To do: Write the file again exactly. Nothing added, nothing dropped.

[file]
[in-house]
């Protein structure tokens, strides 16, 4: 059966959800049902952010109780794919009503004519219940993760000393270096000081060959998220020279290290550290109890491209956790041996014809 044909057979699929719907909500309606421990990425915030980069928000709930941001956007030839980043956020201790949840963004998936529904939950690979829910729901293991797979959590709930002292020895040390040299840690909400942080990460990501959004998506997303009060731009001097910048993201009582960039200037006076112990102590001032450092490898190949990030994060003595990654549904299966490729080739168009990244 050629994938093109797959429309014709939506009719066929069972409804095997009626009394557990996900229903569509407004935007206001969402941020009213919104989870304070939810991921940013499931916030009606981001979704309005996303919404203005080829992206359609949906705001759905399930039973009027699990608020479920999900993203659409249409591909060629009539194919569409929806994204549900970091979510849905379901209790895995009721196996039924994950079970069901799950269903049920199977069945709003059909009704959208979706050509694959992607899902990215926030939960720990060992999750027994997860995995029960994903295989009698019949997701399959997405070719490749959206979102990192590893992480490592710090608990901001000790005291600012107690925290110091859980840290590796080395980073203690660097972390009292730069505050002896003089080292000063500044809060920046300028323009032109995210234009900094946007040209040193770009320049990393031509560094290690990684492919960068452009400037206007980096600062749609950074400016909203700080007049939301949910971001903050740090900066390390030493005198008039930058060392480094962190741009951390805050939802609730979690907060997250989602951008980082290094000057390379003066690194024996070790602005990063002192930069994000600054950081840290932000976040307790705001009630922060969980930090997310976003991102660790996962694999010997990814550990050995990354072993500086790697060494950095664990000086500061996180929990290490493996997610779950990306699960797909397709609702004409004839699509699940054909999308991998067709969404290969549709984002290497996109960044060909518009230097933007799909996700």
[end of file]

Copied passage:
[in-house]
């Protein structure tokens, strides 16, 4: 059966959800049902952010109780794919009503004519219940993760000393270096000081060959998220020279290290550290109890491209956790041996014809 044909057979699929719907909500309606421990990425915030980069928000709930941001956007030839980043956020201790949840963004998936529904939950690979829910729901293991797979959590709930002292020895040390040299840690909400942080990460990501959004998506997303009060731009001097910048993201009582960039200037006076112990102590001032450092490898190949990030994060003595990654549904299966490729080739168009990244 050629994938093109797959429309014709939506009719066929069972409804095997009626009394557990996900229903569509407004935007206001969402941020009213919104989870304070939810991921940013499931916030009606981001979704309005996303919404203005080829992206359609949906705001759905399930039973009027699990608020479920999900993203659409249409591909060629009539194919569409929806994204549900970091979510849905379901209790895995009721196996039924994950079970069901799950269903049920199977069945709003059909009704959208979706050509694959992607899902990215926030939960720990060992999750027994997860995995029960994903295989009698019949997701399959997405070719490749959206979102990192590893992480490592710090608990901001000790005291600012107690925290110091859980840290590796080395980073203690660097972390009292730069505050002896003089080292000063500044809060920046300028323009032109995210234009900094946007040209040193770009320049990393031509560094290690990684492919960068452009400037206007980096600062749609950074400016909203700080007049939301949910971001903050740090900066390390030493005198008039930058060392480094962190741009951390805050939802609730979690907060997250989602951008980082290094000057390379003066690194024996070790602005990063002192930069994000600054950081840290932000976040307790705001009630922060969980930090997310976003991102660790996962694999010997990814550990050995990354072993500086790697060494950095664990000086500061996180929990290490493996997610779950990306699960797909397709609702004409004839699509699940054909999308991998067709969404290969549709984002290497996109960044060909518009230097933007799909996700």